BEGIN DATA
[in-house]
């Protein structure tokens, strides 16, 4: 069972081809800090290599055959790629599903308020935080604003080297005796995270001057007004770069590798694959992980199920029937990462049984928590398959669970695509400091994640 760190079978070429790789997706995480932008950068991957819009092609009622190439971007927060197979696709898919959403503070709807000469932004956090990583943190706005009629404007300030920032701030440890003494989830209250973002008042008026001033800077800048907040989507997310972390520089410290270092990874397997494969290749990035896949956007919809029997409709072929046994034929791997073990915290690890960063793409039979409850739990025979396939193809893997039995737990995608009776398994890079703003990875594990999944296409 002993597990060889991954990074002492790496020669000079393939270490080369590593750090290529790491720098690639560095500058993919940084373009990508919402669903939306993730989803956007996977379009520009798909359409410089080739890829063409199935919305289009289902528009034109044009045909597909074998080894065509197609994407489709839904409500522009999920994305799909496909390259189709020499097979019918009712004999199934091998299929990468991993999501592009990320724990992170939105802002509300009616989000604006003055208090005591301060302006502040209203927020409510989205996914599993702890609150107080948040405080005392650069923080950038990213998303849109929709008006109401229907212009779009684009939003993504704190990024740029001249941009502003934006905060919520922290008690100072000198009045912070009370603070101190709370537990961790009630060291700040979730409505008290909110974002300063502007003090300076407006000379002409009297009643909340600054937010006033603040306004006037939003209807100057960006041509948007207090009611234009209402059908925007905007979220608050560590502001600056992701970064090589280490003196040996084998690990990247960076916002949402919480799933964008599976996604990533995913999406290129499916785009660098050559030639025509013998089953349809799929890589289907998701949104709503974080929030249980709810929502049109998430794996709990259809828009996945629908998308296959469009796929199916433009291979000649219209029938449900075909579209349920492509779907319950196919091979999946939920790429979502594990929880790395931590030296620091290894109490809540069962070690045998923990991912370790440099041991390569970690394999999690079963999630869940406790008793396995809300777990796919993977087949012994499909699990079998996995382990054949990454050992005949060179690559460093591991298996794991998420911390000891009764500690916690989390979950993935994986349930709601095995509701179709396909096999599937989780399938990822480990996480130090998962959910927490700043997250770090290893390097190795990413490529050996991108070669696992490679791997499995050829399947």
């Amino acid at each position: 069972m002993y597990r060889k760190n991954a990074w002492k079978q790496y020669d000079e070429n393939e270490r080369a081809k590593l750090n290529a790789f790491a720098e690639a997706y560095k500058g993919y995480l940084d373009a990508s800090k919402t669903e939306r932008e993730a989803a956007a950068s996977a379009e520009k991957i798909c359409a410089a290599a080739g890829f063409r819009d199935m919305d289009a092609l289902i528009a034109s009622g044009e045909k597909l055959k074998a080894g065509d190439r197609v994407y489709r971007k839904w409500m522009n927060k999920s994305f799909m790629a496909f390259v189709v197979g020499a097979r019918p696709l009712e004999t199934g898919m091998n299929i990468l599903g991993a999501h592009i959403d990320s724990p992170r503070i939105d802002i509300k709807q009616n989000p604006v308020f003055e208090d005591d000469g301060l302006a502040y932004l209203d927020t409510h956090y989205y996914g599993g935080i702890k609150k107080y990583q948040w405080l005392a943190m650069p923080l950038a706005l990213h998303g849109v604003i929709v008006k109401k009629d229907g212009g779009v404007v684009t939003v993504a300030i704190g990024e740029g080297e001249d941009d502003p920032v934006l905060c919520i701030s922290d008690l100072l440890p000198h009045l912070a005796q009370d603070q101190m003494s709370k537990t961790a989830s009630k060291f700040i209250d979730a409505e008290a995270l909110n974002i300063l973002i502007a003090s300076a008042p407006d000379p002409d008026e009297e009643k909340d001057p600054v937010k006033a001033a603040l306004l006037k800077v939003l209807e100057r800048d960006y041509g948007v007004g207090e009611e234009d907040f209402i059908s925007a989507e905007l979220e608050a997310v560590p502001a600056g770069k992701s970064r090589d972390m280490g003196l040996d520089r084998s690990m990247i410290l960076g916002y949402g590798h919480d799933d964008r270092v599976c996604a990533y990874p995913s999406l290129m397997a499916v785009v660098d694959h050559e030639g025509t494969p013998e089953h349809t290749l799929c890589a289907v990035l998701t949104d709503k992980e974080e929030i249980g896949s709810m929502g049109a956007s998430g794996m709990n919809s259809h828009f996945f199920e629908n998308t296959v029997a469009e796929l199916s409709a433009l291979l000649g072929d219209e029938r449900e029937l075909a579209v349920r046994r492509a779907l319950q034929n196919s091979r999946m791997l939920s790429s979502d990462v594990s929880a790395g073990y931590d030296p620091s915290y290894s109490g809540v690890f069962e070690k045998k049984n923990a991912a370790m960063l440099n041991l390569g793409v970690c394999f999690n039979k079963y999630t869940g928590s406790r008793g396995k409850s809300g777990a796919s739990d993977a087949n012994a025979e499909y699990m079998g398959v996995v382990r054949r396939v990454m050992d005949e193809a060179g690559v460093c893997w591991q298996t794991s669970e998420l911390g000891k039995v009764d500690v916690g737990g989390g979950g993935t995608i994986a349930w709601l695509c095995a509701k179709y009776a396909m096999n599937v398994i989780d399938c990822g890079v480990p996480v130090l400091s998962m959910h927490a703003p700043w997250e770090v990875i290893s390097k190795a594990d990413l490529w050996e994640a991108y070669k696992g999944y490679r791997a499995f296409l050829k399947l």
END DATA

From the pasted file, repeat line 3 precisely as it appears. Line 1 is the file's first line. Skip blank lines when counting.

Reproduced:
């Amino acid at each position: 069972m002993y597990r060889k760190n991954a990074w002492k079978q790496y020669d000079e070429n393939e270490r080369a081809k590593l750090n290529a790789f790491a720098e690639a997706y560095k500058g993919y995480l940084d373009a990508s800090k919402t669903e939306r932008e993730a989803a956007a950068s996977a379009e520009k991957i798909c359409a410089a290599a080739g890829f063409r819009d199935m919305d289009a092609l289902i528009a034109s009622g044009e045909k597909l055959k074998a080894g065509d190439r197609v994407y489709r971007k839904w409500m522009n927060k999920s994305f799909m790629a496909f390259v189709v197979g020499a097979r019918p696709l009712e004999t199934g898919m091998n299929i990468l599903g991993a999501h592009i959403d990320s724990p992170r503070i939105d802002i509300k709807q009616n989000p604006v308020f003055e208090d005591d000469g301060l302006a502040y932004l209203d927020t409510h956090y989205y996914g599993g935080i702890k609150k107080y990583q948040w405080l005392a943190m650069p923080l950038a706005l990213h998303g849109v604003i929709v008006k109401k009629d229907g212009g779009v404007v684009t939003v993504a300030i704190g990024e740029g080297e001249d941009d502003p920032v934006l905060c919520i701030s922290d008690l100072l440890p000198h009045l912070a005796q009370d603070q101190m003494s709370k537990t961790a989830s009630k060291f700040i209250d979730a409505e008290a995270l909110n974002i300063l973002i502007a003090s300076a008042p407006d000379p002409d008026e009297e009643k909340d001057p600054v937010k006033a001033a603040l306004l006037k800077v939003l209807e100057r800048d960006y041509g948007v007004g207090e009611e234009d907040f209402i059908s925007a989507e905007l979220e608050a997310v560590p502001a600056g770069k992701s970064r090589d972390m280490g003196l040996d520089r084998s690990m990247i410290l960076g916002y949402g590798h919480d799933d964008r270092v599976c996604a990533y990874p995913s999406l290129m397997a499916v785009v660098d694959h050559e030639g025509t494969p013998e089953h349809t290749l799929c890589a289907v990035l998701t949104d709503k992980e974080e929030i249980g896949s709810m929502g049109a956007s998430g794996m709990n919809s259809h828009f996945f199920e629908n998308t296959v029997a469009e796929l199916s409709a433009l291979l000649g072929d219209e029938r449900e029937l075909a579209v349920r046994r492509a779907l319950q034929n196919s091979r999946m791997l939920s790429s979502d990462v594990s929880a790395g073990y931590d030296p620091s915290y290894s109490g809540v690890f069962e070690k045998k049984n923990a991912a370790m960063l440099n041991l390569g793409v970690c394999f999690n039979k079963y999630t869940g928590s406790r008793g396995k409850s809300g777990a796919s739990d993977a087949n012994a025979e499909y699990m079998g398959v996995v382990r054949r396939v990454m050992d005949e193809a060179g690559v460093c893997w591991q298996t794991s669970e998420l911390g000891k039995v009764d500690v916690g737990g989390g979950g993935t995608i994986a349930w709601l695509c095995a509701k179709y009776a396909m096999n599937v398994i989780d399938c990822g890079v480990p996480v130090l400091s998962m959910h927490a703003p700043w997250e770090v990875i290893s390097k190795a594990d990413l490529w050996e994640a991108y070669k696992g999944y490679r791997a499995f296409l050829k399947l």